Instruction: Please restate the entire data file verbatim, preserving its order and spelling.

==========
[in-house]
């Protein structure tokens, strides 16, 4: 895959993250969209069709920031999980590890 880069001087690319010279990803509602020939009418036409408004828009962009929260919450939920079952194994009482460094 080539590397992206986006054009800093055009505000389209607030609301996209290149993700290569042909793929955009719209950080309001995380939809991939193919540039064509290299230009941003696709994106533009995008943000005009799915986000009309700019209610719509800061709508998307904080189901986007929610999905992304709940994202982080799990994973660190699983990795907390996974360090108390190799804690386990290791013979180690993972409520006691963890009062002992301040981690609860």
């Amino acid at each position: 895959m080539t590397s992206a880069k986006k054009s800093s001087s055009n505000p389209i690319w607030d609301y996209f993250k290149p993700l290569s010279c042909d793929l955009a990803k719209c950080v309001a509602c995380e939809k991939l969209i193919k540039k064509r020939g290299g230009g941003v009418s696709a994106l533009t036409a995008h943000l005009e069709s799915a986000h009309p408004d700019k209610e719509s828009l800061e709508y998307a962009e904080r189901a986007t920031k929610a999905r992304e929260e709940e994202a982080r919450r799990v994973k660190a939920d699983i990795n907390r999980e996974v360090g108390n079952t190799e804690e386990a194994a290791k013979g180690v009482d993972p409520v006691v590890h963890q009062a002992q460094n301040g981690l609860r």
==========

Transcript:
[in-house]
């Protein structure tokens, strides 16, 4: 895959993250969209069709920031999980590890 880069001087690319010279990803509602020939009418036409408004828009962009929260919450939920079952194994009482460094 080539590397992206986006054009800093055009505000389209607030609301996209290149993700290569042909793929955009719209950080309001995380939809991939193919540039064509290299230009941003696709994106533009995008943000005009799915986000009309700019209610719509800061709508998307904080189901986007929610999905992304709940994202982080799990994973660190699983990795907390996974360090108390190799804690386990290791013979180690993972409520006691963890009062002992301040981690609860």
């Amino acid at each position: 895959m080539t590397s992206a880069k986006k054009s800093s001087s055009n505000p389209i690319w607030d609301y996209f993250k290149p993700l290569s010279c042909d793929l955009a990803k719209c950080v309001a509602c995380e939809k991939l969209i193919k540039k064509r020939g290299g230009g941003v009418s696709a994106l533009t036409a995008h943000l005009e069709s799915a986000h009309p408004d700019k209610e719509s828009l800061e709508y998307a962009e904080r189901a986007t920031k929610a999905r992304e929260e709940e994202a982080r919450r799990v994973k660190a939920d699983i990795n907390r999980e996974v360090g108390n079952t190799e804690e386990a194994a290791k013979g180690v009482d993972p409520v006691v590890h963890q009062a002992q460094n301040g981690l609860r």